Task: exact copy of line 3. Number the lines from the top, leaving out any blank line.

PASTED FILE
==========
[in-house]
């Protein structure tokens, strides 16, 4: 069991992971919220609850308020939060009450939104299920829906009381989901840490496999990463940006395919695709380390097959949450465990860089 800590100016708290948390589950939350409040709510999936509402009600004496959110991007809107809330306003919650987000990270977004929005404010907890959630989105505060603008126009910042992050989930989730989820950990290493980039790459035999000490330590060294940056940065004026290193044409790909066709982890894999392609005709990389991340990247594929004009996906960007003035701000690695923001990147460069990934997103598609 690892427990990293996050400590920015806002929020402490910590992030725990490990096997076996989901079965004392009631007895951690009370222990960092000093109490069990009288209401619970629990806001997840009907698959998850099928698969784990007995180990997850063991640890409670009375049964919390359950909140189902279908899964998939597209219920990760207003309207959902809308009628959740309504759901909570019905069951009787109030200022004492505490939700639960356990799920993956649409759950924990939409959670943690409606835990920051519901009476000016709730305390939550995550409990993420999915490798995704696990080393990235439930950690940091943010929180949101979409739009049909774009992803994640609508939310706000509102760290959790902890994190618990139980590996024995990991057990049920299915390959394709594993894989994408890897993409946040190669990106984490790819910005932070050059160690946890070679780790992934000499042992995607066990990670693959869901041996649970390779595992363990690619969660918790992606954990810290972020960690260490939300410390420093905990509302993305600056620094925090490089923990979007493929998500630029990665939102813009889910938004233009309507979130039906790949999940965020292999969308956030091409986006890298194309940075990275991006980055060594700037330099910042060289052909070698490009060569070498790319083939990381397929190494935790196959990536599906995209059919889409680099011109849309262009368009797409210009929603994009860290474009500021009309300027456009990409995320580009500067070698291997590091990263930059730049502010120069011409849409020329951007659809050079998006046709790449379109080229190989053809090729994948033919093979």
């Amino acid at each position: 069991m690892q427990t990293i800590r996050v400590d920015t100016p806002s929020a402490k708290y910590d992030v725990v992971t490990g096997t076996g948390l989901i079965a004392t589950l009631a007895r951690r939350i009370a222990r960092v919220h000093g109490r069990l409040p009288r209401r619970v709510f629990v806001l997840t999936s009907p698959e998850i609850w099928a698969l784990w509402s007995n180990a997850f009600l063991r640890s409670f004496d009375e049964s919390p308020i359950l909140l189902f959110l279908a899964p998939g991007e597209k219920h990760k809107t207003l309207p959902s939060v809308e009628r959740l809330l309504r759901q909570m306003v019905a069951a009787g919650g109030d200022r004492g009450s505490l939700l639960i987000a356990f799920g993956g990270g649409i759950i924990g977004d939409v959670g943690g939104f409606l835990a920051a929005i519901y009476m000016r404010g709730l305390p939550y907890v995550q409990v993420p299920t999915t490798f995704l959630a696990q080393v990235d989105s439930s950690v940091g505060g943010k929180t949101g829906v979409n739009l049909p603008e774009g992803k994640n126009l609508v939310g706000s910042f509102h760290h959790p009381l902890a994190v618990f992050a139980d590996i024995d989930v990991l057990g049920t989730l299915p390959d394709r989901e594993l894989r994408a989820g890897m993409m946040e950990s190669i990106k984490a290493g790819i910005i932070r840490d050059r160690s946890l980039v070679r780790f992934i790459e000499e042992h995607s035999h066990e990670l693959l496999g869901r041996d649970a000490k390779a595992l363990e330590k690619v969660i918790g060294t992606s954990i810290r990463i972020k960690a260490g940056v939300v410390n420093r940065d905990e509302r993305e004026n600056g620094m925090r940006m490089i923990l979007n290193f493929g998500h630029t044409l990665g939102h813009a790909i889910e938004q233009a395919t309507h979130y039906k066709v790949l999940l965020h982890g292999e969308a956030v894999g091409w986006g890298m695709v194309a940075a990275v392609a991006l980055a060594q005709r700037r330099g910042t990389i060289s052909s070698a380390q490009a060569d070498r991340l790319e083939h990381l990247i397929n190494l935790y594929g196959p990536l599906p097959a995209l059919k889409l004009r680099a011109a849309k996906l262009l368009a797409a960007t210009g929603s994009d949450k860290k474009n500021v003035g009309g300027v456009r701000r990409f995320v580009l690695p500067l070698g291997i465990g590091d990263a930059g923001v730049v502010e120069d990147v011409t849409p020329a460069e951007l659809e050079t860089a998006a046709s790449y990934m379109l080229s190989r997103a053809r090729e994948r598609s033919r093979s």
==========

């Amino acid at each position: 069991m690892q427990t990293i800590r996050v400590d920015t100016p806002s929020a402490k708290y910590d992030v725990v992971t490990g096997t076996g948390l989901i079965a004392t589950l009631a007895r951690r939350i009370a222990r960092v919220h000093g109490r069990l409040p009288r209401r619970v709510f629990v806001l997840t999936s009907p698959e998850i609850w099928a698969l784990w509402s007995n180990a997850f009600l063991r640890s409670f004496d009375e049964s919390p308020i359950l909140l189902f959110l279908a899964p998939g991007e597209k219920h990760k809107t207003l309207p959902s939060v809308e009628r959740l809330l309504r759901q909570m306003v019905a069951a009787g919650g109030d200022r004492g009450s505490l939700l639960i987000a356990f799920g993956g990270g649409i759950i924990g977004d939409v959670g943690g939104f409606l835990a920051a929005i519901y009476m000016r404010g709730l305390p939550y907890v995550q409990v993420p299920t999915t490798f995704l959630a696990q080393v990235d989105s439930s950690v940091g505060g943010k929180t949101g829906v979409n739009l049909p603008e774009g992803k994640n126009l609508v939310g706000s910042f509102h760290h959790p009381l902890a994190v618990f992050a139980d590996i024995d989930v990991l057990g049920t989730l299915p390959d394709r989901e594993l894989r994408a989820g890897m993409m946040e950990s190669i990106k984490a290493g790819i910005i932070r840490d050059r160690s946890l980039v070679r780790f992934i790459e000499e042992h995607s035999h066990e990670l693959l496999g869901r041996d649970a000490k390779a595992l363990e330590k690619v969660i918790g060294t992606s954990i810290r990463i972020k960690a260490g940056v939300v410390n420093r940065d905990e509302r993305e004026n600056g620094m925090r940006m490089i923990l979007n290193f493929g998500h630029t044409l990665g939102h813009a790909i889910e938004q233009a395919t309507h979130y039906k066709v790949l999940l965020h982890g292999e969308a956030v894999g091409w986006g890298m695709v194309a940075a990275v392609a991006l980055a060594q005709r700037r330099g910042t990389i060289s052909s070698a380390q490009a060569d070498r991340l790319e083939h990381l990247i397929n190494l935790y594929g196959p990536l599906p097959a995209l059919k889409l004009r680099a011109a849309k996906l262009l368009a797409a960007t210009g929603s994009d949450k860290k474009n500021v003035g009309g300027v456009r701000r990409f995320v580009l690695p500067l070698g291997i465990g590091d990263a930059g923001v730049v502010e120069d990147v011409t849409p020329a460069e951007l659809e050079t860089a998006a046709s790449y990934m379109l080229s190989r997103a053809r090729e994948r598609s033919r093979s």